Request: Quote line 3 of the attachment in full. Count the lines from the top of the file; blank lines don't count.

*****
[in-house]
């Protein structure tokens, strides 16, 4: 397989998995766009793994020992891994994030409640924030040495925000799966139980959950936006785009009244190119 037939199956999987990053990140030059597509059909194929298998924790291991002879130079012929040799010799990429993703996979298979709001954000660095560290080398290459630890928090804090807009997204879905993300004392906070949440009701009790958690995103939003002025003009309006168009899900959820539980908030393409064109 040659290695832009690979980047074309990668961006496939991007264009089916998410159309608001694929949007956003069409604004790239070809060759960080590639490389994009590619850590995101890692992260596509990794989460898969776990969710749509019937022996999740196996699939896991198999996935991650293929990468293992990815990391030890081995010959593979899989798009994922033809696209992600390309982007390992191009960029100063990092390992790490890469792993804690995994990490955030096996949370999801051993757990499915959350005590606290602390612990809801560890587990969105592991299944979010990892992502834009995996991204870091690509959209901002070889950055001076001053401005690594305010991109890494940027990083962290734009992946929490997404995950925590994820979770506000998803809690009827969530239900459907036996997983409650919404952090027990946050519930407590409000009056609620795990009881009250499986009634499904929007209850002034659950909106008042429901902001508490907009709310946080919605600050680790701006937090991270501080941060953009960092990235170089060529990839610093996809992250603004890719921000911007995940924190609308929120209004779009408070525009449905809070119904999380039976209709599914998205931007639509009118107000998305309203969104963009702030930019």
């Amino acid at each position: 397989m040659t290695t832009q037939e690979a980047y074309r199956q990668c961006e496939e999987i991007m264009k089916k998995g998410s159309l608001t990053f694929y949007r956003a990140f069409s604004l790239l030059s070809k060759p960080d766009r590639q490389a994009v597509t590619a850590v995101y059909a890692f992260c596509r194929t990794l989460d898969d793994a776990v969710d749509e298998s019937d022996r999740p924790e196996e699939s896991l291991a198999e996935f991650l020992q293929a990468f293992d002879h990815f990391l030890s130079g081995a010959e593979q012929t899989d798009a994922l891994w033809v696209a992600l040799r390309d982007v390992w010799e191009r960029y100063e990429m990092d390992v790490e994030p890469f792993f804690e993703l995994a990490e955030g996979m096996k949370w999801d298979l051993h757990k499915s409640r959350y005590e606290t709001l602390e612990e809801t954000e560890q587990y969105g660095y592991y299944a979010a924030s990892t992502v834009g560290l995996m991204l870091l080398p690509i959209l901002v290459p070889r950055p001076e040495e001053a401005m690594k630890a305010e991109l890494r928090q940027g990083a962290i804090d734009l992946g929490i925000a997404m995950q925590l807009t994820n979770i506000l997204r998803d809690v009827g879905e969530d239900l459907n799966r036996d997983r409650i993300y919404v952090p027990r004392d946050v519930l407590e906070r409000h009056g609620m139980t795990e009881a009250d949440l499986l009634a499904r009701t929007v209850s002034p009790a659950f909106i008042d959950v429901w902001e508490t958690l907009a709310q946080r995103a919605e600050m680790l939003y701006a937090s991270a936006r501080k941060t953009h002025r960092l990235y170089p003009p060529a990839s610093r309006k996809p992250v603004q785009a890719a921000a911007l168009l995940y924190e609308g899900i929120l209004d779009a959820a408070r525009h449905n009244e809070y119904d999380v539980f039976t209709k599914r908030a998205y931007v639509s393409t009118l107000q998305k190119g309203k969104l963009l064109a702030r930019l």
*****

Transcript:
């Amino acid at each position: 397989m040659t290695t832009q037939e690979a980047y074309r199956q990668c961006e496939e999987i991007m264009k089916k998995g998410s159309l608001t990053f694929y949007r956003a990140f069409s604004l790239l030059s070809k060759p960080d766009r590639q490389a994009v597509t590619a850590v995101y059909a890692f992260c596509r194929t990794l989460d898969d793994a776990v969710d749509e298998s019937d022996r999740p924790e196996e699939s896991l291991a198999e996935f991650l020992q293929a990468f293992d002879h990815f990391l030890s130079g081995a010959e593979q012929t899989d798009a994922l891994w033809v696209a992600l040799r390309d982007v390992w010799e191009r960029y100063e990429m990092d390992v790490e994030p890469f792993f804690e993703l995994a990490e955030g996979m096996k949370w999801d298979l051993h757990k499915s409640r959350y005590e606290t709001l602390e612990e809801t954000e560890q587990y969105g660095y592991y299944a979010a924030s990892t992502v834009g560290l995996m991204l870091l080398p690509i959209l901002v290459p070889r950055p001076e040495e001053a401005m690594k630890a305010e991109l890494r928090q940027g990083a962290i804090d734009l992946g929490i925000a997404m995950q925590l807009t994820n979770i506000l997204r998803d809690v009827g879905e969530d239900l459907n799966r036996d997983r409650i993300y919404v952090p027990r004392d946050v519930l407590e906070r409000h009056g609620m139980t795990e009881a009250d949440l499986l009634a499904r009701t929007v209850s002034p009790a659950f909106i008042d959950v429901w902001e508490t958690l907009a709310q946080r995103a919605e600050m680790l939003y701006a937090s991270a936006r501080k941060t953009h002025r960092l990235y170089p003009p060529a990839s610093r309006k996809p992250v603004q785009a890719a921000a911007l168009l995940y924190e609308g899900i929120l209004d779009a959820a408070r525009h449905n009244e809070y119904d999380v539980f039976t209709k599914r908030a998205y931007v639509s393409t009118l107000q998305k190119g309203k969104l963009l064109a702030r930019l």